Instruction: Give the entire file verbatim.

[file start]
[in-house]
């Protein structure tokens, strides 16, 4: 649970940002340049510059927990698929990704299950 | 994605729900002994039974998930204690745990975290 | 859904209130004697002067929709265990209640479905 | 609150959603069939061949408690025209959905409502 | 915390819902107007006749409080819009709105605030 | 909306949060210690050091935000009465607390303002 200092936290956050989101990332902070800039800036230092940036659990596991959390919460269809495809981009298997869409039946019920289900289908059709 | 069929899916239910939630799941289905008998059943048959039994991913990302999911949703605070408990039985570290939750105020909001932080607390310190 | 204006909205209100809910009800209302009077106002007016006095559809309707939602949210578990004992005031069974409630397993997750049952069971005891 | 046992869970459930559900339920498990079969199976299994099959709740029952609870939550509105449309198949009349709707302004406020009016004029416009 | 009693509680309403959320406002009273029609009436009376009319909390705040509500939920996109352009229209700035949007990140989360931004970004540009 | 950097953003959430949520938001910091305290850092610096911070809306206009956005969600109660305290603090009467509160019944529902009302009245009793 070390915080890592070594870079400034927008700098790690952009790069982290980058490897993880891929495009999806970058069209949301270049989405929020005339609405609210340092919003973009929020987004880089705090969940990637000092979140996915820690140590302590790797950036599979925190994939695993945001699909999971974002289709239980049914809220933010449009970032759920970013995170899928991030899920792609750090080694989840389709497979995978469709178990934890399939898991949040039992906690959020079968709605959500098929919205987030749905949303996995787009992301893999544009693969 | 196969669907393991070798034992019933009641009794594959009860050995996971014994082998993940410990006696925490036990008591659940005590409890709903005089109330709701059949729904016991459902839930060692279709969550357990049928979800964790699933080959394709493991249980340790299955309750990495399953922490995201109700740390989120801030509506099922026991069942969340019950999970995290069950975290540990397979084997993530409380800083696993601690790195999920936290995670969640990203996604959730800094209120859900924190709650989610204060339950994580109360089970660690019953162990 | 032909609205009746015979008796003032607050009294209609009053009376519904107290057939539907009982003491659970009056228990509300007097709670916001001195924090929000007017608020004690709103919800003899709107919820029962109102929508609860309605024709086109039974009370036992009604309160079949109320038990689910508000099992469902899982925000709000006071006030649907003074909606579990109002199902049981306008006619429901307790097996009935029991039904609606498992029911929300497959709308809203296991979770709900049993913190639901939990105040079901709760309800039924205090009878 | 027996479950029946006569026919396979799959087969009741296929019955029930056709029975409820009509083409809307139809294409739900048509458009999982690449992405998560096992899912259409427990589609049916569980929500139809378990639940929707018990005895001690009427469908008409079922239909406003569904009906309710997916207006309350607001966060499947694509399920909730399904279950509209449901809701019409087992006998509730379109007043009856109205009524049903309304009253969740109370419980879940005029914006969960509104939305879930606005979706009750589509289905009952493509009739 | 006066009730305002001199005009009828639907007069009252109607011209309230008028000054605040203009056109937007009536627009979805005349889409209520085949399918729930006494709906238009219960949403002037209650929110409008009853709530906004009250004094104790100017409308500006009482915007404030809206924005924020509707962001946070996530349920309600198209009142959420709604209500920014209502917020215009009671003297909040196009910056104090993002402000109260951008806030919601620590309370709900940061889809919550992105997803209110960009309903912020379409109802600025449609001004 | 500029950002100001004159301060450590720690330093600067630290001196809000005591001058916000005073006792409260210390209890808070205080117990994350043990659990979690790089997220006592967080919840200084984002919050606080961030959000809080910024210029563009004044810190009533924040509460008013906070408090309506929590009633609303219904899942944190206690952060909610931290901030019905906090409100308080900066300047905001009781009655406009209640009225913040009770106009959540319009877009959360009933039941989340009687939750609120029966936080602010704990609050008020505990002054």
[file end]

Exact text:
[in-house]
């Protein structure tokens, strides 16, 4: 649970940002340049510059927990698929990704299950 | 994605729900002994039974998930204690745990975290 | 859904209130004697002067929709265990209640479905 | 609150959603069939061949408690025209959905409502 | 915390819902107007006749409080819009709105605030 | 909306949060210690050091935000009465607390303002 200092936290956050989101990332902070800039800036230092940036659990596991959390919460269809495809981009298997869409039946019920289900289908059709 | 069929899916239910939630799941289905008998059943048959039994991913990302999911949703605070408990039985570290939750105020909001932080607390310190 | 204006909205209100809910009800209302009077106002007016006095559809309707939602949210578990004992005031069974409630397993997750049952069971005891 | 046992869970459930559900339920498990079969199976299994099959709740029952609870939550509105449309198949009349709707302004406020009016004029416009 | 009693509680309403959320406002009273029609009436009376009319909390705040509500939920996109352009229209700035949007990140989360931004970004540009 | 950097953003959430949520938001910091305290850092610096911070809306206009956005969600109660305290603090009467509160019944529902009302009245009793 070390915080890592070594870079400034927008700098790690952009790069982290980058490897993880891929495009999806970058069209949301270049989405929020005339609405609210340092919003973009929020987004880089705090969940990637000092979140996915820690140590302590790797950036599979925190994939695993945001699909999971974002289709239980049914809220933010449009970032759920970013995170899928991030899920792609750090080694989840389709497979995978469709178990934890399939898991949040039992906690959020079968709605959500098929919205987030749905949303996995787009992301893999544009693969 | 196969669907393991070798034992019933009641009794594959009860050995996971014994082998993940410990006696925490036990008591659940005590409890709903005089109330709701059949729904016991459902839930060692279709969550357990049928979800964790699933080959394709493991249980340790299955309750990495399953922490995201109700740390989120801030509506099922026991069942969340019950999970995290069950975290540990397979084997993530409380800083696993601690790195999920936290995670969640990203996604959730800094209120859900924190709650989610204060339950994580109360089970660690019953162990 | 032909609205009746015979008796003032607050009294209609009053009376519904107290057939539907009982003491659970009056228990509300007097709670916001001195924090929000007017608020004690709103919800003899709107919820029962109102929508609860309605024709086109039974009370036992009604309160079949109320038990689910508000099992469902899982925000709000006071006030649907003074909606579990109002199902049981306008006619429901307790097996009935029991039904609606498992029911929300497959709308809203296991979770709900049993913190639901939990105040079901709760309800039924205090009878 | 027996479950029946006569026919396979799959087969009741296929019955029930056709029975409820009509083409809307139809294409739900048509458009999982690449992405998560096992899912259409427990589609049916569980929500139809378990639940929707018990005895001690009427469908008409079922239909406003569904009906309710997916207006309350607001966060499947694509399920909730399904279950509209449901809701019409087992006998509730379109007043009856109205009524049903309304009253969740109370419980879940005029914006969960509104939305879930606005979706009750589509289905009952493509009739 | 006066009730305002001199005009009828639907007069009252109607011209309230008028000054605040203009056109937007009536627009979805005349889409209520085949399918729930006494709906238009219960949403002037209650929110409008009853709530906004009250004094104790100017409308500006009482915007404030809206924005924020509707962001946070996530349920309600198209009142959420709604209500920014209502917020215009009671003297909040196009910056104090993002402000109260951008806030919601620590309370709900940061889809919550992105997803209110960009309903912020379409109802600025449609001004 | 500029950002100001004159301060450590720690330093600067630290001196809000005591001058916000005073006792409260210390209890808070205080117990994350043990659990979690790089997220006592967080919840200084984002919050606080961030959000809080910024210029563009004044810190009533924040509460008013906070408090309506929590009633609303219904899942944190206690952060909610931290901030019905906090409100308080900066300047905001009781009655406009209640009225913040009770106009959540319009877009959360009933039941989340009687939750609120029966936080602010704990609050008020505990002054």